Notwithstanding the lack of substantial state aid for nearly one hundred years, the Roman Catholic Church in Australia was successful not only in maintaining but also in expanding an educational sector independent of state educational systems.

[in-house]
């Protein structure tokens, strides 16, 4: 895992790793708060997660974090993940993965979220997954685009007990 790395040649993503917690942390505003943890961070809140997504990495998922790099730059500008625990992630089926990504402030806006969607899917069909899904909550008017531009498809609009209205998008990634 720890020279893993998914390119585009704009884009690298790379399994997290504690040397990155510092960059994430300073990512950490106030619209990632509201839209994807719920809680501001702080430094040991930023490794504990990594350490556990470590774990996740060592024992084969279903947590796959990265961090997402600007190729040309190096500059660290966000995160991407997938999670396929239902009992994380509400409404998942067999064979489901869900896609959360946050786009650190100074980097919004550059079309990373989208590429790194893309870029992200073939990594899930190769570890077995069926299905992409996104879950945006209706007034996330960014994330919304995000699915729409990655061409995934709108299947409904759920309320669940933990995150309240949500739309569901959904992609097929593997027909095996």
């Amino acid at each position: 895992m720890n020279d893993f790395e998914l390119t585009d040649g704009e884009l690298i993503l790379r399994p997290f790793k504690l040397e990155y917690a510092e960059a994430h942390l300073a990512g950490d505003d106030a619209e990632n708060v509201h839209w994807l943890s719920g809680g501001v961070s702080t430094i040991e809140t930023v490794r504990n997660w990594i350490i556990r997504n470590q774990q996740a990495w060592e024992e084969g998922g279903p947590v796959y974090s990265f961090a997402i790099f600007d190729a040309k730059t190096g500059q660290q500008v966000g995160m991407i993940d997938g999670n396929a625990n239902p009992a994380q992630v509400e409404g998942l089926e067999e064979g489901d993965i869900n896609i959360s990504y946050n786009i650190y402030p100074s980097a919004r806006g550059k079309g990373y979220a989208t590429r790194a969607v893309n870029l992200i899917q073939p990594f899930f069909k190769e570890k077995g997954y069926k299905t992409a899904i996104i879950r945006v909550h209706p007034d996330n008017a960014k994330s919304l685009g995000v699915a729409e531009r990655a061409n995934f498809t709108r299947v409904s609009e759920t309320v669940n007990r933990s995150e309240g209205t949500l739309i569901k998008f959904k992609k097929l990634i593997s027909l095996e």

Upholding the Faith is concerned with what was distinctive about education in Catholic schools in Australia during the period between 1922 and 1965. The background is the private nature of Catholic education, which resulted in great freedom for the Church at the level of school management and administration. The main focus, however, is on the fact that such freedom was sought and maintained, albeit at enormous financial and human expense, so the Church could shape the process of education in distinctive ways. Four features of this process are examined: schooling took place within an authoritarian framework; major emphasis was placed on religious instruction and on ensuring an all-pervasive religious atmosphere; particular gender roles were promoted; and a strong Irish influence permeated the curriculum.